Spreading fear and mayhem in the visual arts.

Keiichi Tanaami's "Hop Step Jump" published by Nieves

Posted in Belletristica, Comics & Manga, Eyecandy, Illustration, Releases by Suzanne on October 21st, 2011 | BBC Wikipedia


Double page from Hop Step Jump by Keiichi Tanaami, published by Nieves, 32 pages, 19.5 x 25.5 cm, color offset, 2011 - click to enlarge

I guess I have expressed my huge love affair with the small(est) press and tiny publication houses/rooms/shoeboxes here often enough by posting about releases by My Dance The Skull, Shelter Press, Le Dernier Cri, Atem Books and obviously also the now sadly defunct Kaugummi Books and Les éditions derrière la salle de bains. And everyone I forgot.

A small publisher that's been around for a decade now releasing book after book and zine after zine is Zurich's Nieves. Their catalogue is really diverse and eclectic and they have their own iPhone app and they're an incredibly progressive and very driven bunch of people.

Why am I telling you all this? For mainly three reasons:

• Because a lot of small art zine publishers are struggling to survive due to a low-to-non-profit nature of their business and no-advertisement approach while doing highly important communication work for the visual arts. So they deserve your support.

• Art zines are often super cheap, a lot of them numbered and limited in edition size, lovingly produced - a lot of them screen-printed or printed on Risographs or Goccos, and they simply offer you so much more authenticity and genuinity than a glossy mag.

• Nieves has just released a little book on the art of Keiichi Tanaami and it's super tasty and psychedelic.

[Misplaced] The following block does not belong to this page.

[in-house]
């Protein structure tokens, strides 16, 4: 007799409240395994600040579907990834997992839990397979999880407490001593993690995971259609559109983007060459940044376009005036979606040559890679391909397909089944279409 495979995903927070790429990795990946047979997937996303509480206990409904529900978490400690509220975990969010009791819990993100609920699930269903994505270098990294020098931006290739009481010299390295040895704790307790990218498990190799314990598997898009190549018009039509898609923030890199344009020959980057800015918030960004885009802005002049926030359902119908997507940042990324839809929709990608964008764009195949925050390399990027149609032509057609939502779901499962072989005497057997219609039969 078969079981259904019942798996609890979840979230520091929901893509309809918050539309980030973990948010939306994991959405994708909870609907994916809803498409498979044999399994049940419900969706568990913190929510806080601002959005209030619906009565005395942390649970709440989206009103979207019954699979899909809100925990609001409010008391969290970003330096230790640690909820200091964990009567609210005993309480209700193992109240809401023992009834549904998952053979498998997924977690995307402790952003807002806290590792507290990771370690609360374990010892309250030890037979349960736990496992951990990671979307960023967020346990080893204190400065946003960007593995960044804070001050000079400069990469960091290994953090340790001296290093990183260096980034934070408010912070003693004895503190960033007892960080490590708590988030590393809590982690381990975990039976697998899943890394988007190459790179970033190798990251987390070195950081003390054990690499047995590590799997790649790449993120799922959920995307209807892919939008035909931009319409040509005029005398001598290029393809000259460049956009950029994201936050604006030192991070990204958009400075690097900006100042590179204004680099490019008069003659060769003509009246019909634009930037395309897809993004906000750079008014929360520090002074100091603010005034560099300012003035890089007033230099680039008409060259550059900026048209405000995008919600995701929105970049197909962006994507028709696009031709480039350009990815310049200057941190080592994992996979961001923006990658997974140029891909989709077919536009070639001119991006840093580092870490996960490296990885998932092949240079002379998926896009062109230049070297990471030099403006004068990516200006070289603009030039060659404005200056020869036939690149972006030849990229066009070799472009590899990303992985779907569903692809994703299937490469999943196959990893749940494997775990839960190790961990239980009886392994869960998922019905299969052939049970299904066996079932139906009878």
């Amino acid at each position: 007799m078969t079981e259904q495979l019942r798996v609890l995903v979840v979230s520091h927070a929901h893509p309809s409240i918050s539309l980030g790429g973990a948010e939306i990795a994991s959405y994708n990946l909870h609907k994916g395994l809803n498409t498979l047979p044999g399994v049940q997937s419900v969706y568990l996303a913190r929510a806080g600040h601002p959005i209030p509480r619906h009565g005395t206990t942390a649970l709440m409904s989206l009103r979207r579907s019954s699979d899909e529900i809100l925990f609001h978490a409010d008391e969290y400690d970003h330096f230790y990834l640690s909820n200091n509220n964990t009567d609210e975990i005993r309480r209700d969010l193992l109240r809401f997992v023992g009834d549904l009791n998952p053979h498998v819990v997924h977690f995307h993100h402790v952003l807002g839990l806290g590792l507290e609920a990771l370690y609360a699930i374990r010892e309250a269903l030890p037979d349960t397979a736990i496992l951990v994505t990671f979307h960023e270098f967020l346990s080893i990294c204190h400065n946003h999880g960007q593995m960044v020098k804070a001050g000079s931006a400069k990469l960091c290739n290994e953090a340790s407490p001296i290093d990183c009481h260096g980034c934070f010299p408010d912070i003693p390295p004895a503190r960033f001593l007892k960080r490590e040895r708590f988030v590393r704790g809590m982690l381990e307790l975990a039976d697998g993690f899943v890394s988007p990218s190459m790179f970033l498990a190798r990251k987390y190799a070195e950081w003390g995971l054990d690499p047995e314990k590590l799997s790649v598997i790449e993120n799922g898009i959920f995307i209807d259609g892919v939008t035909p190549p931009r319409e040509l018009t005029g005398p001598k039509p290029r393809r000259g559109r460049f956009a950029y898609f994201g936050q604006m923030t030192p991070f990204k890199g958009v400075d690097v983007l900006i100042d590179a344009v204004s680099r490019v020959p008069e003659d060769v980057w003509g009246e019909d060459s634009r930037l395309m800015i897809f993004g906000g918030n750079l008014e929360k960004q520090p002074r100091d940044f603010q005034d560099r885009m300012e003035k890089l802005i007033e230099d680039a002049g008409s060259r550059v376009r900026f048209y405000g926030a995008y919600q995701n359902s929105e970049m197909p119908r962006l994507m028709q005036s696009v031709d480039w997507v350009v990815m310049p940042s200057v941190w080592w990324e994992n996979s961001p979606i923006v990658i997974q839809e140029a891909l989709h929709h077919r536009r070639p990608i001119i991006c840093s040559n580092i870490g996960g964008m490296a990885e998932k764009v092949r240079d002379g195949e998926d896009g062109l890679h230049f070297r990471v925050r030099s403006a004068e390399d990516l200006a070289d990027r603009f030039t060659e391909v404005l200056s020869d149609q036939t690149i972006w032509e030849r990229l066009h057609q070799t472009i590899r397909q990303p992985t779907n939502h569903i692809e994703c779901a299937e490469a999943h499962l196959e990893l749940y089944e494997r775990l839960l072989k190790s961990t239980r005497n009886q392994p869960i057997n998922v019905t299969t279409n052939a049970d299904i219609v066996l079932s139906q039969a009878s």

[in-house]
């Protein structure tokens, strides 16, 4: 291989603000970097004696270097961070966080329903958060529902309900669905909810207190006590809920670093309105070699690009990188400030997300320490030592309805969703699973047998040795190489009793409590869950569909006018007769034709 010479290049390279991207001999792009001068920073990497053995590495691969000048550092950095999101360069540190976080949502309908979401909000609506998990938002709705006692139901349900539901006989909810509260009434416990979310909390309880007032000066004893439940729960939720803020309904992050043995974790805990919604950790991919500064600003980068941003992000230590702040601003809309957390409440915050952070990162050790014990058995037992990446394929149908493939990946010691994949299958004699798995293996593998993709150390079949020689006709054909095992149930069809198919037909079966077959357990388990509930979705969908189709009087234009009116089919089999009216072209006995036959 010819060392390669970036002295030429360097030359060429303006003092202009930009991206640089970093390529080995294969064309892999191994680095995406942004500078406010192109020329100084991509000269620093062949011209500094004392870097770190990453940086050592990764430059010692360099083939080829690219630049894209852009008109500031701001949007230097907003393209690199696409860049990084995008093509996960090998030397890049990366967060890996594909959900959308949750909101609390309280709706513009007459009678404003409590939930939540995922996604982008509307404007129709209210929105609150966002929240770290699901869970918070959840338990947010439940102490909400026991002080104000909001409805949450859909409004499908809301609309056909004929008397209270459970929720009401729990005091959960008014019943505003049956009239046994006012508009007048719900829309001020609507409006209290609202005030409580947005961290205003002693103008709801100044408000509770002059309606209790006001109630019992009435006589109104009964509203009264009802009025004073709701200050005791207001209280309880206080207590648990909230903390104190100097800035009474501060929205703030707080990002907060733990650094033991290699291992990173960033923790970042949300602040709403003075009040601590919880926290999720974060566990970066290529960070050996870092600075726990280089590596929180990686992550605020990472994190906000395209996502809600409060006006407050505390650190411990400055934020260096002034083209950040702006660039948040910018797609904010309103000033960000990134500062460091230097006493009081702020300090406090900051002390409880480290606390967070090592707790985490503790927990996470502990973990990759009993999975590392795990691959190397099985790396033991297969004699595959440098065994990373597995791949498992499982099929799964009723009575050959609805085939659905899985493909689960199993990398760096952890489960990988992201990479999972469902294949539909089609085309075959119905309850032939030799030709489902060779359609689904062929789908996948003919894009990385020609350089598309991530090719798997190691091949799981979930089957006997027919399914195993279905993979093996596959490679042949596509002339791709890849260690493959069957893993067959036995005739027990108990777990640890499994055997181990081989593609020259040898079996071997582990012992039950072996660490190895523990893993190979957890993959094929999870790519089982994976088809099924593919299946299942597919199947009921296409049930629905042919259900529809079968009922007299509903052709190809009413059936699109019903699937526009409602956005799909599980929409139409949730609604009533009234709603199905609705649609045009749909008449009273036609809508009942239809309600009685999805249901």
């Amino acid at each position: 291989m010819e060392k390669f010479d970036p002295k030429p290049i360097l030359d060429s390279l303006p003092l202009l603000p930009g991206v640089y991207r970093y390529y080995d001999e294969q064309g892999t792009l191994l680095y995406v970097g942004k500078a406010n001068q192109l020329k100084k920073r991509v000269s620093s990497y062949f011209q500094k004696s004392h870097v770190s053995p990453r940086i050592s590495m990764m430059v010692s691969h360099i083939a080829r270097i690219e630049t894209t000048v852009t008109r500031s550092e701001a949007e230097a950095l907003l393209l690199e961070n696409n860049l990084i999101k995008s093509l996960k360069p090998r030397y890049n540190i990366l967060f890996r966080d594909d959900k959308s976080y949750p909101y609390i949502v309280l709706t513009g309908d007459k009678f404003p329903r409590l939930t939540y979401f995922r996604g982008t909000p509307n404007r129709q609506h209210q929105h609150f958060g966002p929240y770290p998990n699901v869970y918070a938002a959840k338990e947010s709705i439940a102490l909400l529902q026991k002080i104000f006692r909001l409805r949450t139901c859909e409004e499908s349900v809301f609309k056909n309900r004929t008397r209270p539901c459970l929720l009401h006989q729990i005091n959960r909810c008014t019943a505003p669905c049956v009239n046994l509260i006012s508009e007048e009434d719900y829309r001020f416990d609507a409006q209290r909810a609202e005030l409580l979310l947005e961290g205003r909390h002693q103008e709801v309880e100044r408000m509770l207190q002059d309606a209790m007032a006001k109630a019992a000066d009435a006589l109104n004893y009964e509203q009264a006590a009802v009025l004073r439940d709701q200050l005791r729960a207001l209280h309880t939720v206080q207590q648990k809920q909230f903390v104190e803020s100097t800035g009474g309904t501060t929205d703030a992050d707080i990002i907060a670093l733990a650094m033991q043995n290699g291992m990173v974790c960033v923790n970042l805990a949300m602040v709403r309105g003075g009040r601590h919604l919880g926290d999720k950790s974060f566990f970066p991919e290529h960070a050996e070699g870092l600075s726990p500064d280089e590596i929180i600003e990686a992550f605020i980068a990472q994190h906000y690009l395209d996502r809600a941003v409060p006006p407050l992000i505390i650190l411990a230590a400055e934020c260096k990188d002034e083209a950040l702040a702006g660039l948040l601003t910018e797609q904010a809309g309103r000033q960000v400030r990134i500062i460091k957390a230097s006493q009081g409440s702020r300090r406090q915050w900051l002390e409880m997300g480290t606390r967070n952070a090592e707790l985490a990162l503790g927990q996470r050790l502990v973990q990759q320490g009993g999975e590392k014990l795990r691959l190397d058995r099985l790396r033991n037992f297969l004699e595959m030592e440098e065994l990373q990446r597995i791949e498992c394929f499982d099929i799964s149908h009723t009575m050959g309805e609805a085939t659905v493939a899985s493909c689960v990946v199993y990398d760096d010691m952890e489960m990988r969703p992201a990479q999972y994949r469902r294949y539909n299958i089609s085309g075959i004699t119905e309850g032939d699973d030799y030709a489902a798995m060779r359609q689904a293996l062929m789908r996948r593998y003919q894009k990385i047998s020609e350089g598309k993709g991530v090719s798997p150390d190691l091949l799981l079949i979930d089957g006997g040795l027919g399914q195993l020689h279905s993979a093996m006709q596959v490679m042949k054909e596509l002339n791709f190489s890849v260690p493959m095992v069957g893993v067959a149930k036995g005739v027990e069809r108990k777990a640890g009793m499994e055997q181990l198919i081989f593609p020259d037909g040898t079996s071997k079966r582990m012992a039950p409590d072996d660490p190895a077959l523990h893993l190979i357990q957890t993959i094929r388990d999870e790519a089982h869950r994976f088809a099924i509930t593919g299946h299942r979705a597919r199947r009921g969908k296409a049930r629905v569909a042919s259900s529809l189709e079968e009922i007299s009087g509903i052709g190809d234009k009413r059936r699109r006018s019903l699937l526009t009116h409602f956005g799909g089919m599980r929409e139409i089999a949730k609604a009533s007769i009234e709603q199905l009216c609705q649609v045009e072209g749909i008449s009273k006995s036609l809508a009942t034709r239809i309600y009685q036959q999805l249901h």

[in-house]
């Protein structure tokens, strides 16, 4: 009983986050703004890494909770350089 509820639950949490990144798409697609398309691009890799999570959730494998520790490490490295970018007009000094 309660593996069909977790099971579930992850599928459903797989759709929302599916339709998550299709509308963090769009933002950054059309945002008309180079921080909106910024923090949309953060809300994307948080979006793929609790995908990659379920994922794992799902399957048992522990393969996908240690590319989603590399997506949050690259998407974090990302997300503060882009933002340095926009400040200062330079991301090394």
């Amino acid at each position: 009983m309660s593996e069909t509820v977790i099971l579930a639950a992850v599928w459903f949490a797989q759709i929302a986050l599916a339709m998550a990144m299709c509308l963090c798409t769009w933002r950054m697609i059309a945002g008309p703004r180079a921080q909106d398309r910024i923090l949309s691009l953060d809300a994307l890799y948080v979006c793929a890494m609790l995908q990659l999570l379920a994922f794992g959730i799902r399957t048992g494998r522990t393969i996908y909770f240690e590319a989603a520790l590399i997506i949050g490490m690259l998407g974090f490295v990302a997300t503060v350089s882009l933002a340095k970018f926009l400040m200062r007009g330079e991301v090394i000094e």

Double page from Hop Step Jump by Keiichi Tanaami, published by Nieves, 32 pages, 19.5 x 25.5 cm, color offset, 2011 - click to enlarge

Hop Step Jump is a fantastic visual journey through Keiichi Tanaami's memories and nightmares. Born in Tokyo in 1936, he absorbed the horrors and grotesquery of warfare from early childhood and later wrote about these experiences and how they affected his art:

“I was rushed away from my childhood, a time that should be filled with eating and playing, by the enigmatic monstrosity of war; my dreams were a vortex of fear and anxiety, anger and resignation. On the night of the air raid, I remember watching swarms of people flee from bald mountaintops. But then something occurs to me: was that moment real? Dream and reality are all mixed up in my memories, recorded permanently in this ambiguous way.”

You can preview the book here and purchase it here.

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